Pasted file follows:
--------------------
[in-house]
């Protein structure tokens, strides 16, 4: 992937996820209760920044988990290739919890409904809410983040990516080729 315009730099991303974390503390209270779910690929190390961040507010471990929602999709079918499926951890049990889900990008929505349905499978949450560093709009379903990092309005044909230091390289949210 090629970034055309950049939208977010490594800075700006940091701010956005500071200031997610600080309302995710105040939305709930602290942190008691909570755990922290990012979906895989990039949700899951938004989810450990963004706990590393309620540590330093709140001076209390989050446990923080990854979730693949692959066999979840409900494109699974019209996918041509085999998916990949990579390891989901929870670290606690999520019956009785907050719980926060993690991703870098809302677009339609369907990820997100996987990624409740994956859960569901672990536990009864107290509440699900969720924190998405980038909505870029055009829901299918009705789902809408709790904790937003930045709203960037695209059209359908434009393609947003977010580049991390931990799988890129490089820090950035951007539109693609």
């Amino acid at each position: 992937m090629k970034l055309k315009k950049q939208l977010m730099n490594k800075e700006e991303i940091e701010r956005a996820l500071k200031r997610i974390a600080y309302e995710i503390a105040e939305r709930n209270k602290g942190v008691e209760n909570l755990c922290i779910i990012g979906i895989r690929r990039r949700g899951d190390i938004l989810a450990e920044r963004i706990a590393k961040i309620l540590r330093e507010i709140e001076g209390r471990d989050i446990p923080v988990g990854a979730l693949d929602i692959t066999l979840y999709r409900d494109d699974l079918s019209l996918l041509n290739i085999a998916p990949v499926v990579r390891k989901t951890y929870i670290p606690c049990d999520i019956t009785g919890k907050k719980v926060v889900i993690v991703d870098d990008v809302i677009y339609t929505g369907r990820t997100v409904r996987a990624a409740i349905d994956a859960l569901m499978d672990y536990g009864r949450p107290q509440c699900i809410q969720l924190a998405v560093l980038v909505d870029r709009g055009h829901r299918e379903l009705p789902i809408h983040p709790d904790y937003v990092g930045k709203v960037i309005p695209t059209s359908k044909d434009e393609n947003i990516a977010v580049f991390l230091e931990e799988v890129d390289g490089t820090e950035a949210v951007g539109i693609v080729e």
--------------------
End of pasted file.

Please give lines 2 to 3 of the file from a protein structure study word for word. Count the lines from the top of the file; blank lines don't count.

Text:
């Protein structure tokens, strides 16, 4: 992937996820209760920044988990290739919890409904809410983040990516080729 315009730099991303974390503390209270779910690929190390961040507010471990929602999709079918499926951890049990889900990008929505349905499978949450560093709009379903990092309005044909230091390289949210 090629970034055309950049939208977010490594800075700006940091701010956005500071200031997610600080309302995710105040939305709930602290942190008691909570755990922290990012979906895989990039949700899951938004989810450990963004706990590393309620540590330093709140001076209390989050446990923080990854979730693949692959066999979840409900494109699974019209996918041509085999998916990949990579390891989901929870670290606690999520019956009785907050719980926060993690991703870098809302677009339609369907990820997100996987990624409740994956859960569901672990536990009864107290509440699900969720924190998405980038909505870029055009829901299918009705789902809408709790904790937003930045709203960037695209059209359908434009393609947003977010580049991390931990799988890129490089820090950035951007539109693609």
């Amino acid at each position: 992937m090629k970034l055309k315009k950049q939208l977010m730099n490594k800075e700006e991303i940091e701010r956005a996820l500071k200031r997610i974390a600080y309302e995710i503390a105040e939305r709930n209270k602290g942190v008691e209760n909570l755990c922290i779910i990012g979906i895989r690929r990039r949700g899951d190390i938004l989810a450990e920044r963004i706990a590393k961040i309620l540590r330093e507010i709140e001076g209390r471990d989050i446990p923080v988990g990854a979730l693949d929602i692959t066999l979840y999709r409900d494109d699974l079918s019209l996918l041509n290739i085999a998916p990949v499926v990579r390891k989901t951890y929870i670290p606690c049990d999520i019956t009785g919890k907050k719980v926060v889900i993690v991703d870098d990008v809302i677009y339609t929505g369907r990820t997100v409904r996987a990624a409740i349905d994956a859960l569901m499978d672990y536990g009864r949450p107290q509440c699900i809410q969720l924190a998405v560093l980038v909505d870029r709009g055009h829901r299918e379903l009705p789902i809408h983040p709790d904790y937003v990092g930045k709203v960037i309005p695209t059209s359908k044909d434009e393609n947003i990516a977010v580049f991390l230091e931990e799988v890129d390289g490089t820090e950035a949210v951007g539109i693609v080729e």